Blue Light ‘Switch’ In Plants Found

A study reveals how a key photoreceptor of plants is turned on and off, allowing them to remain responsive to light.

AsianScientist (Nov. 2, 2016) – Researchers in Japan, China and the US have uncovered the mechanisms through which cryptochrome 2—a key photoreceptor that allows plants to respond to blue light—is switched on and off, allowing plants to remain responsive to light. The research was published in Science.

Though it was long known that blue light played a key role in activating plants’ response in the natural light environment, through the action of cryptochromes and other photoreceptors, the mechanism through which the response was turned on and off remained elusive. In recent years, it was hypothesized that the receptors were activated and inactivated through a process of photoreduction, a system like that used in the process of photosynthesis where electrons are transferred, moving energy across molecules.

To determine whether this was the real mechanism, the group began by screening transgenic lines of Arabidopsis, a model grass used in plant genetics, using the FOX library developed by Drs. Takanari Ichikawa and Minami Matsui of the former RIKEN Plant Science Center, to find lines that expressed phenotypes similar to a mutant strain that does not respond properly to blue light. They identified lines that overexpress a protein, named BIC1, which corresponded to the mutant phenotype and showed that it blocks the action of the cryptochrome 2 photoreceptor.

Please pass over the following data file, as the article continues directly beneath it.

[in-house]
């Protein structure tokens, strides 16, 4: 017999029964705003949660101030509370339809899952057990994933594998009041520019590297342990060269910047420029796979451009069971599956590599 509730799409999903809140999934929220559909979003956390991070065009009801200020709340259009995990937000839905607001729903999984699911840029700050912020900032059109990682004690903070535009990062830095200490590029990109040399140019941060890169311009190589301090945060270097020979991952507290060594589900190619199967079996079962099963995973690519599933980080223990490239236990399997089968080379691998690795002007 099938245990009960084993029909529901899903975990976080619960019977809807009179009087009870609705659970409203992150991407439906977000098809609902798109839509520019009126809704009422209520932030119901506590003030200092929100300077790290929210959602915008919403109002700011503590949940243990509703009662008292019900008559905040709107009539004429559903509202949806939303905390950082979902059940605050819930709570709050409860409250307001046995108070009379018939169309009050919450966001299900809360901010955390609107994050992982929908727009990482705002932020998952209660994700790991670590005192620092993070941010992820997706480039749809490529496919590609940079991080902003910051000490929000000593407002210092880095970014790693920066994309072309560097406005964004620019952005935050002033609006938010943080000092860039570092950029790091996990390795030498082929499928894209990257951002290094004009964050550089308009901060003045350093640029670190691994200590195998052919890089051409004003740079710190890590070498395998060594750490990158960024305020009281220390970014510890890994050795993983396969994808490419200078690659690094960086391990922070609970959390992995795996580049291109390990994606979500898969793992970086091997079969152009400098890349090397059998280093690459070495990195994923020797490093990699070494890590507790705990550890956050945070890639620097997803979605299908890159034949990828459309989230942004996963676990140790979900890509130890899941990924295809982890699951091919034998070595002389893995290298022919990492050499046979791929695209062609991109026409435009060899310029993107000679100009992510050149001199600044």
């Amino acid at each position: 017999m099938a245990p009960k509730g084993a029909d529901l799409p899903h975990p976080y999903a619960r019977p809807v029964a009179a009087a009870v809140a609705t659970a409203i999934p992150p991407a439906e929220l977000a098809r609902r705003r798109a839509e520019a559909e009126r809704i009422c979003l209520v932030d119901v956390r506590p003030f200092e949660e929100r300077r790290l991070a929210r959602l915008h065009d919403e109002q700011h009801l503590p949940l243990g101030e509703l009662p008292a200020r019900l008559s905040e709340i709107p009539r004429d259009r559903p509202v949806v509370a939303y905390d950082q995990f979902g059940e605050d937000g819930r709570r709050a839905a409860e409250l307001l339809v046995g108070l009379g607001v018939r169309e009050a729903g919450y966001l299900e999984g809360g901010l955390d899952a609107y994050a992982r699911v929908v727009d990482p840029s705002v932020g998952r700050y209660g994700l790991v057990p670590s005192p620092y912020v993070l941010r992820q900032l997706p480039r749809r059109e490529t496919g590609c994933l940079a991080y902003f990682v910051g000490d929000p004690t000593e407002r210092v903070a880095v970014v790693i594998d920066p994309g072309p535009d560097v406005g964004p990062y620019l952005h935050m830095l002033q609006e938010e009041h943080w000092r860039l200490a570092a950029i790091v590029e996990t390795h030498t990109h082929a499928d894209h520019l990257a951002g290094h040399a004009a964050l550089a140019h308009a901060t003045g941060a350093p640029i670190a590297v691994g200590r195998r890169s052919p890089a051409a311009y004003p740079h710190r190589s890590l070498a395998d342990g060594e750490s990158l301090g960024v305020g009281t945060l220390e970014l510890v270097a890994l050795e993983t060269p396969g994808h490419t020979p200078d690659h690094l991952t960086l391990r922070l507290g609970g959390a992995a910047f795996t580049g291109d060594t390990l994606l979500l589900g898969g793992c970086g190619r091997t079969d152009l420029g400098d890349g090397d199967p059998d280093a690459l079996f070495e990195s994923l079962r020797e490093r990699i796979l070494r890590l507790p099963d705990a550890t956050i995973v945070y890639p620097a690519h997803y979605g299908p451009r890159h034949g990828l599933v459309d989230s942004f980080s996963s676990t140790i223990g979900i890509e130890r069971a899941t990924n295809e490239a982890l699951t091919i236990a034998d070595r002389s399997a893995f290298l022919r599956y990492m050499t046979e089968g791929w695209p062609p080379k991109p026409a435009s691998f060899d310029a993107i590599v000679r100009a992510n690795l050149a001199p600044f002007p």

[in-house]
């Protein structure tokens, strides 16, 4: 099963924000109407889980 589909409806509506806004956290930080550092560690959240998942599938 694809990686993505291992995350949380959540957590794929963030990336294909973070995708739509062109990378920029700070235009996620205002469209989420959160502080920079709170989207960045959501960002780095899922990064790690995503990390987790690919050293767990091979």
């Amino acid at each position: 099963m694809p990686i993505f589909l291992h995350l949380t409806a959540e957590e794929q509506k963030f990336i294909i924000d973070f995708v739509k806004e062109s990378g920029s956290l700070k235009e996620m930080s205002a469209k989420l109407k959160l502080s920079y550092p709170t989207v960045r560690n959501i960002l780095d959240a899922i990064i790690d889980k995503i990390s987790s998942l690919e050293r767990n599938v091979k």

Through a series of experiments, they were able to show that BIC1’s activity was not a process of photoreduction. It turns out that cryptochrome 2 undergoes a conformational change—taking a dimer form—when exposed to blue light, and that this homodimer form is the active form. The dimer form, however, disappeared in the presence of the BIC1 protein.

“We have shown that there is a desensitization mechanism, where the photoactivated photoreceptor is regulated in blue light to avoid excess response. This is important as it allows plants to maintain the homeostasis of their blue light responsiveness in order to adapt to the fluctuating light environment in nature,” said Matsui, one of the leaders of the study.

The article can be found at: Wang et al. (2016) Photoactivation and Inactivation Mechanisms of Arabidopsis Cryptochrome 2.


Source: RIKEN; Photo: Pixabay.
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